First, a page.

How Much Do Chicago Bulls Need from Pau Gasol Next Season?

John WilmesContributor IAugust 28, 2014

The Chicago Bulls newest acquisition, free agent forward/center Pau Gasol, speaks at an NBA news conference Friday, July 18, 2014, in Chicago. The Bulls are hoping Gasol will help bolster their offensive attack after they struggled to score at times last year. Gasol a 13-year veteran of the NBA, comes to Chicago after spending the past six-plus seasons with the Los Angeles Lakers. (AP Photo/M. Spencer Green)
M. Spencer Green/Associated Press

Between both frontcourt positions, the Chicago Bulls have 96 minutes per game to distribute between Joakim Noah, Taj Gibson, Nikola Mirotic and Pau Gasol in their 2014-15 campaign.

How many of those minutes will go to Gasol?

The 34-year-old Spaniard, and two-time NBA champion with the Los Angeles Lakers, is undoubtedly one of the top post presences of his generation. But whether he should clock major minutes in his twilight stint with Chicago is a dubious question. More likely, he’ll become an invaluable role player, redefining himself in a fashion reminiscent of Ray Allen with the Miami Heat.

Lynne Sladky/Associated Press

Like Allen, Gasol left his storied NBA franchise on questionable terms. Under-appreciated as part of the reign of Kobe Bryant, and misused through multiple coaching changes, Gasol’s got something to prove with the Bulls. “Instinct told me to pick Chicago,” he told the press at his introductory conference. He’s got more basketball life to live.

But his new mission shouldn’t involve the workload of a cornerstone. Gasol’s new job, if optimized, will make him into a kind of perfect basketball poison. Because he’s troubled by injuries—he missed 55 games combined over the past two years—and also plays with two elite defenders in Gibson and Noah, Gasol should be employed strategically. 

Twenty to 25 minutes per game should be enough time for Gasol to make his imprint, giving the Bulls another look with his dexterity in the lane and passing vision from the high post. Gasol can duplicate a lot of what Noah did as “point center” last year. Gasol and Noah, Bulls fans hope, can also converge as twin passing threats and find each other and cutting teammates at the rim.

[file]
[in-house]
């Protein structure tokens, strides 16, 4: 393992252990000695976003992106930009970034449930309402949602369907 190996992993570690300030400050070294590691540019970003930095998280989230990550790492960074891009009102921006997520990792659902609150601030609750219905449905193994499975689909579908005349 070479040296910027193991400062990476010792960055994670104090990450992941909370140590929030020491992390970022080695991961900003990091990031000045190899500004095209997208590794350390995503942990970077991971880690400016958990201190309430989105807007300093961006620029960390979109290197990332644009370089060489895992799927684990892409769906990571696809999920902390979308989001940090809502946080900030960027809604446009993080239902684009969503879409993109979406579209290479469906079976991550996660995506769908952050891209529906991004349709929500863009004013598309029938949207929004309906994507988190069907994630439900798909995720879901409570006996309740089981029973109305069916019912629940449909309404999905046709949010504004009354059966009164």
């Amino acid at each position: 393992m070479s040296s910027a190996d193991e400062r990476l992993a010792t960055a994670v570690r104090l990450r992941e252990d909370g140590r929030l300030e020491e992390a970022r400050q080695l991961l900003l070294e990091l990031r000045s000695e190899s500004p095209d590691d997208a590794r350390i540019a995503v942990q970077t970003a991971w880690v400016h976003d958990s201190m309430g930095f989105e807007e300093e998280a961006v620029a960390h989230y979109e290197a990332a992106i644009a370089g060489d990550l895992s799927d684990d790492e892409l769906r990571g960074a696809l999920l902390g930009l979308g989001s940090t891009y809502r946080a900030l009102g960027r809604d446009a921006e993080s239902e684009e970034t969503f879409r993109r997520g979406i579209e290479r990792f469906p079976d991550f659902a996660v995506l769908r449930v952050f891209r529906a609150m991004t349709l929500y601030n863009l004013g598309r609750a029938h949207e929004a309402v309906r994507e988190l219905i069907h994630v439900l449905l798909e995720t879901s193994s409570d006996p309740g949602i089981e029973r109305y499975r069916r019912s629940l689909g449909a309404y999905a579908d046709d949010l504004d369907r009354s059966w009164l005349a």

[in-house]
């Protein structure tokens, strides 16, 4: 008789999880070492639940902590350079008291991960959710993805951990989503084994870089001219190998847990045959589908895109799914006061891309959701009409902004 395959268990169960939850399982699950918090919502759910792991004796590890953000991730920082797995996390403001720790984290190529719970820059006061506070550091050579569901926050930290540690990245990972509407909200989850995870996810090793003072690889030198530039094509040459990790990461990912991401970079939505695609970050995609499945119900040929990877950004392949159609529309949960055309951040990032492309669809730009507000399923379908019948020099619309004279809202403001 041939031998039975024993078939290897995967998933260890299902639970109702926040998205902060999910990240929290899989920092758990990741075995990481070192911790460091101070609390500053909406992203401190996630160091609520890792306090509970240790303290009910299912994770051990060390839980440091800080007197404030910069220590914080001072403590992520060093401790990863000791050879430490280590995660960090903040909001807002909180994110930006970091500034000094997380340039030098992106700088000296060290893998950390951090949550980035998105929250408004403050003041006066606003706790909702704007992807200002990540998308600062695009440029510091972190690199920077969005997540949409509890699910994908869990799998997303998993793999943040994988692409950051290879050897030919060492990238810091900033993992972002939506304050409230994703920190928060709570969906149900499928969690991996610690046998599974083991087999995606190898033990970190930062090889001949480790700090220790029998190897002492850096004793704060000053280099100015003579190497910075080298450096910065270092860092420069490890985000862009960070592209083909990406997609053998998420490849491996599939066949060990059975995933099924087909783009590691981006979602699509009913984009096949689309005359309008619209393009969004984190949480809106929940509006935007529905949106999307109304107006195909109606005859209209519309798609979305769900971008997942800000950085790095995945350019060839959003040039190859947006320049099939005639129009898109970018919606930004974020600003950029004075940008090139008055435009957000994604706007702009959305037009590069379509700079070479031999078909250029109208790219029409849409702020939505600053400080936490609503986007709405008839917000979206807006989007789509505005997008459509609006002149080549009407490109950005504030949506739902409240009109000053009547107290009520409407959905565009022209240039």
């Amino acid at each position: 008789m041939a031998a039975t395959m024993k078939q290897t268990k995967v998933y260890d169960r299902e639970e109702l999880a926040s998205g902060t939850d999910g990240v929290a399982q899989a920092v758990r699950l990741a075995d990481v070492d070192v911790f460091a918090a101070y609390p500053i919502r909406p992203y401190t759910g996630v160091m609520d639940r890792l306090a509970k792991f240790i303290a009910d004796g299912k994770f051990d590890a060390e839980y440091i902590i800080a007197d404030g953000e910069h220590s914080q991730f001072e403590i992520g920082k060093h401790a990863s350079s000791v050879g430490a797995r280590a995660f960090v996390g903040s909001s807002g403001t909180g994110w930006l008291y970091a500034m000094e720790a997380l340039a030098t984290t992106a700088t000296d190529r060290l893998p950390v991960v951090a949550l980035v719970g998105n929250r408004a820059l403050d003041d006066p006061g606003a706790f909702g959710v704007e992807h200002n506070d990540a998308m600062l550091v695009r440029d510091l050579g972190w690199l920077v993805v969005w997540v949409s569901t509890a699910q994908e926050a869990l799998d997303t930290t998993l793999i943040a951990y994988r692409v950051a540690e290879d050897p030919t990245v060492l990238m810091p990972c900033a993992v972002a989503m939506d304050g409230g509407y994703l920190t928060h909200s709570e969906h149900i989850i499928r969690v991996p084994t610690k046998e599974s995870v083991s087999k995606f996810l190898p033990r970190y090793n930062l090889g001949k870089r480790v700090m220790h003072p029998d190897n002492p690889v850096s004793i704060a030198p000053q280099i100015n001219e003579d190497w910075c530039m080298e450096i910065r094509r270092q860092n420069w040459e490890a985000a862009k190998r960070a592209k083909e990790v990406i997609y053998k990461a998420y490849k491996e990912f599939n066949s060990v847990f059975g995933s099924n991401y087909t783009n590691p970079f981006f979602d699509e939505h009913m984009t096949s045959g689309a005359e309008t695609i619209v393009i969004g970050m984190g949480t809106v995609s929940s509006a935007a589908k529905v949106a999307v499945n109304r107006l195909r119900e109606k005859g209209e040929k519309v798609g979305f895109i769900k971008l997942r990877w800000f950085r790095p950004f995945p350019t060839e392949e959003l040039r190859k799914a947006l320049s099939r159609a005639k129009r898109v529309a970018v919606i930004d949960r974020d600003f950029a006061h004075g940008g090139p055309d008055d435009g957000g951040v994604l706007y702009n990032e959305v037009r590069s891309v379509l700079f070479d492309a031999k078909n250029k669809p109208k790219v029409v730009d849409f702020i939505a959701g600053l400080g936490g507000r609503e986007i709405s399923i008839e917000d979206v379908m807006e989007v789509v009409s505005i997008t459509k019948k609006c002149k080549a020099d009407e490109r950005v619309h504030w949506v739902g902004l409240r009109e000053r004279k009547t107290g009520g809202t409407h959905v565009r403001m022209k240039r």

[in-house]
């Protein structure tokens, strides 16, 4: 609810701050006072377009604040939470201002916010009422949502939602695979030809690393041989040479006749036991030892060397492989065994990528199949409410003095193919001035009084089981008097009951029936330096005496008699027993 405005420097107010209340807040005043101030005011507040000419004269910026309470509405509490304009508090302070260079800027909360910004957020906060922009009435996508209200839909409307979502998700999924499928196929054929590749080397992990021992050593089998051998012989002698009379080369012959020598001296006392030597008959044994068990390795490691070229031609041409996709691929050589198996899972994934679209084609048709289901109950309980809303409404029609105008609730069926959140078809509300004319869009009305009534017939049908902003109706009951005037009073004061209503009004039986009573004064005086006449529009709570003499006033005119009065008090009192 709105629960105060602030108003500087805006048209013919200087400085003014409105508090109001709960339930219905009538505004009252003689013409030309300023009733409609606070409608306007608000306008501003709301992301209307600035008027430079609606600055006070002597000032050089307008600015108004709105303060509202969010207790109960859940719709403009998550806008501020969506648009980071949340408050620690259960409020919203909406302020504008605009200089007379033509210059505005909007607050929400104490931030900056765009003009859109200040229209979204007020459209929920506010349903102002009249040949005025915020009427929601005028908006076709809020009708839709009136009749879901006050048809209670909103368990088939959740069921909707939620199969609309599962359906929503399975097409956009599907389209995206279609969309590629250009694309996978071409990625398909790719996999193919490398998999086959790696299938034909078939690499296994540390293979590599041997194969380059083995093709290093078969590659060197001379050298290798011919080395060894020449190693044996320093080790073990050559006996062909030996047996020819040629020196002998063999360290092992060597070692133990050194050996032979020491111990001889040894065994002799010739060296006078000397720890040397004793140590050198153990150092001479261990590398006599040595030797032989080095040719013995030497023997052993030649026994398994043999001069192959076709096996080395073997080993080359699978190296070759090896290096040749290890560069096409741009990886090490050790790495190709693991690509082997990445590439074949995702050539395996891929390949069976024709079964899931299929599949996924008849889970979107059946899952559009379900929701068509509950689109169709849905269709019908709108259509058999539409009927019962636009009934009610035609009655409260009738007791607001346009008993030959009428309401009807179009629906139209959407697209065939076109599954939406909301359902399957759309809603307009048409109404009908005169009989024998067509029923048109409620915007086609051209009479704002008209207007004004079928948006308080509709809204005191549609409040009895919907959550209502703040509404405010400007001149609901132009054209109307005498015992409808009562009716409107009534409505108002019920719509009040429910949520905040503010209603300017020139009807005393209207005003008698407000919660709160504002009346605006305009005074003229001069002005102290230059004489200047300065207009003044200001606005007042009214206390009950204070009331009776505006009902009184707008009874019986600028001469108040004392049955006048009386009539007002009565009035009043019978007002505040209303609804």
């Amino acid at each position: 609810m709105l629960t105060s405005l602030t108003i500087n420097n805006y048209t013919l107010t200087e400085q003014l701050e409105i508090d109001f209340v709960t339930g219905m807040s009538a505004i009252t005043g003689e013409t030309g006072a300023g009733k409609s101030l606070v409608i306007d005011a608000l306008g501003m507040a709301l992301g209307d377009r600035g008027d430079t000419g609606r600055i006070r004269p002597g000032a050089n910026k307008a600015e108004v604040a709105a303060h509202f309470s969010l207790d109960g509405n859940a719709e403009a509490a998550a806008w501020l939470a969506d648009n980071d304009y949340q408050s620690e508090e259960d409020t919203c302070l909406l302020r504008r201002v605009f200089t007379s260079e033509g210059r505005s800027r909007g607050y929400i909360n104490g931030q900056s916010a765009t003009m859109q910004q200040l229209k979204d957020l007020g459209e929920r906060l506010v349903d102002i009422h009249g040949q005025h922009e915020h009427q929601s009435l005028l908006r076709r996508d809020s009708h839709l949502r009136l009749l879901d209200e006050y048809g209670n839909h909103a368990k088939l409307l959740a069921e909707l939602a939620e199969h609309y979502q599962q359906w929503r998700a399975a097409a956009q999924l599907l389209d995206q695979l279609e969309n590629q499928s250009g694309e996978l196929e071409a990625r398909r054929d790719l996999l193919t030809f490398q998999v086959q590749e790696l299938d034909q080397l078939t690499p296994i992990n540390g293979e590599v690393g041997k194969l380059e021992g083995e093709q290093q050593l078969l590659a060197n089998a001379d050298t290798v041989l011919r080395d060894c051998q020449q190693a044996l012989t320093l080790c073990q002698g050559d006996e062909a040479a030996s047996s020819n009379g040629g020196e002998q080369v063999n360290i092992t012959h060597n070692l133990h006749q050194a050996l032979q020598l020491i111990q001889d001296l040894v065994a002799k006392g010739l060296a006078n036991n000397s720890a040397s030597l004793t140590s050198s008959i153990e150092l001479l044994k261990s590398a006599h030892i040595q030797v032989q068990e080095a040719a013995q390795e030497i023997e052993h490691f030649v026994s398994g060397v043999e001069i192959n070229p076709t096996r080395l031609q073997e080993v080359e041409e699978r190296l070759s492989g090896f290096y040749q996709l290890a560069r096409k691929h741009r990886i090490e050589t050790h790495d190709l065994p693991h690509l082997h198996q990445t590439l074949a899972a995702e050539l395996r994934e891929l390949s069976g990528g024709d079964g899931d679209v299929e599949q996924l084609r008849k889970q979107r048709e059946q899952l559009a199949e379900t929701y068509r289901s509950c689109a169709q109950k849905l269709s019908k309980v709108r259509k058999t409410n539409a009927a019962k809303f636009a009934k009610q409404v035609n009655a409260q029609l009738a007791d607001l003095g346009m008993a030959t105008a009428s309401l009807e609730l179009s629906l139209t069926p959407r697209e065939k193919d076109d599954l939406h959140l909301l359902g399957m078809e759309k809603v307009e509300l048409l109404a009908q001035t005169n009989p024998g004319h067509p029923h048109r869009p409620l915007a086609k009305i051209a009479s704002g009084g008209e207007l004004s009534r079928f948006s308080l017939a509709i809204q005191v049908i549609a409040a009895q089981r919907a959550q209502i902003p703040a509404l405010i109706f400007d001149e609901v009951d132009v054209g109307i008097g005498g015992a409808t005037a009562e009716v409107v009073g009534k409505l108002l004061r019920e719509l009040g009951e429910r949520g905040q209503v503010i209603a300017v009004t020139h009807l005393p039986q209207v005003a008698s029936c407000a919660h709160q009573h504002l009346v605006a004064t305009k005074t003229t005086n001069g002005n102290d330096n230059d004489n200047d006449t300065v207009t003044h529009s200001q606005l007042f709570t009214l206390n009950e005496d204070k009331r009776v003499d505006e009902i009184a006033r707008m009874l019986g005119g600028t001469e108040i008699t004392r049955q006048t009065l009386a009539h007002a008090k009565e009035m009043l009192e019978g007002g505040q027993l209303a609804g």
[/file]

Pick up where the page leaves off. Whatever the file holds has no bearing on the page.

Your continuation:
They’ll have the chance to develop such chemistry, as Gasol is likely to start. Head coach Tom Thibodeau tends to give starting jobs on a basis of seniority whenever there’s a gray area. Gibson is arguably a better player at this point of his and Gasol’s respective careers. Gibson clocked a staggering 26.5 player efficiency rating in an increased role against the Washington Wizards in the postseason. He’s a remarkable player and is squarely in his prime.

But Thibodeau showed he's respectful to tenure by starting Carlos Boozer over Gibson throughout 2013-14, during which Gibson was a vastly superior player. And Thibodeau may also be wise to mix and match his bigs so as to have one defensive-minded big next to a score-first man for most of the game.

In other words: Expect to see Gasol, a questionable defender as he ages, next to Gibson or Noah, while rarely sharing the floor with Mirotic. Thibodeau’s obsessive zeal for protecting the rim makes the Gasol-Mirotic combination a dim possibility. 

The Bulls need the extra punch Gasol brings on offense, but they’ll also be expecting a lot from him off the court. His experience and renowned, team-first attitude were big parts of Gasol’s appeal to Chicago. He enters a long-running cultural effort by the team—the Bulls are only interested in players eager to accept Thibodeau’s intense principles and tireless eye for X’s and O’s detail.

By bringing Gasol on board, the Bulls gain a personality who knows how to weather the harshest challenges of the NBA calendar and someone who’s happy to share his know-how with the rest of the roster. Mirotic learning under Gasol also bodes well for the Bulls’ future.

M. Spencer Green/Associated Press

A fellow Spanish speaker, Mirotic will face rough lessons and a steep learning curve in his first year playing in the United States. A mobile, skilled power forward, Mirotic also falls in a similar category of player as Gasol. He stands to learn a lot as his understudy.

The Bulls got themselves a winner in Pau Gasol. He isn't the same all-world player he was in his prime, but he's still a singular character in the league. If Chicago manages his role just right, he could turn out to be their best acquisition in years.